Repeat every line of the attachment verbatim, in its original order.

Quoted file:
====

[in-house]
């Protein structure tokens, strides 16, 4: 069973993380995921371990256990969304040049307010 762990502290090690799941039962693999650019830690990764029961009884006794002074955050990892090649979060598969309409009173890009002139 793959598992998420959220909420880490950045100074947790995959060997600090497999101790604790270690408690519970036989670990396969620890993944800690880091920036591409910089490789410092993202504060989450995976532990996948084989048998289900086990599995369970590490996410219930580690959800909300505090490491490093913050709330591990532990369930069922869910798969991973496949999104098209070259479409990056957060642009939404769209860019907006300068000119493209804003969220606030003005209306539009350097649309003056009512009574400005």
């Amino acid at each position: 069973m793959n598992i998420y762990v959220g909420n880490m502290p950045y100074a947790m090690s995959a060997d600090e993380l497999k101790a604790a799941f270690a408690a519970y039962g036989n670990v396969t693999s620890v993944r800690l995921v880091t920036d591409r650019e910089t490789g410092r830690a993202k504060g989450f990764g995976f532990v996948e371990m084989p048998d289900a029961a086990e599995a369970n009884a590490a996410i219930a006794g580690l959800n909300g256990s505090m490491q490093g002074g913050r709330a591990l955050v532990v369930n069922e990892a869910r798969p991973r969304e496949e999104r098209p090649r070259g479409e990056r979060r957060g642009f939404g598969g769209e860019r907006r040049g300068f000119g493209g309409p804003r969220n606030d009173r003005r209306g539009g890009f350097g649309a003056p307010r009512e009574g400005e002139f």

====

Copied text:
[in-house]
């Protein structure tokens, strides 16, 4: 069973993380995921371990256990969304040049307010 762990502290090690799941039962693999650019830690990764029961009884006794002074955050990892090649979060598969309409009173890009002139 793959598992998420959220909420880490950045100074947790995959060997600090497999101790604790270690408690519970036989670990396969620890993944800690880091920036591409910089490789410092993202504060989450995976532990996948084989048998289900086990599995369970590490996410219930580690959800909300505090490491490093913050709330591990532990369930069922869910798969991973496949999104098209070259479409990056957060642009939404769209860019907006300068000119493209804003969220606030003005209306539009350097649309003056009512009574400005």
């Amino acid at each position: 069973m793959n598992i998420y762990v959220g909420n880490m502290p950045y100074a947790m090690s995959a060997d600090e993380l497999k101790a604790a799941f270690a408690a519970y039962g036989n670990v396969t693999s620890v993944r800690l995921v880091t920036d591409r650019e910089t490789g410092r830690a993202k504060g989450f990764g995976f532990v996948e371990m084989p048998d289900a029961a086990e599995a369970n009884a590490a996410i219930a006794g580690l959800n909300g256990s505090m490491q490093g002074g913050r709330a591990l955050v532990v369930n069922e990892a869910r798969p991973r969304e496949e999104r098209p090649r070259g479409e990056r979060r957060g642009f939404g598969g769209e860019r907006r040049g300068f000119g493209g309409p804003r969220n606030d009173r003005r209306g539009g890009f350097g649309a003056p307010r009512e009574g400005e002139f």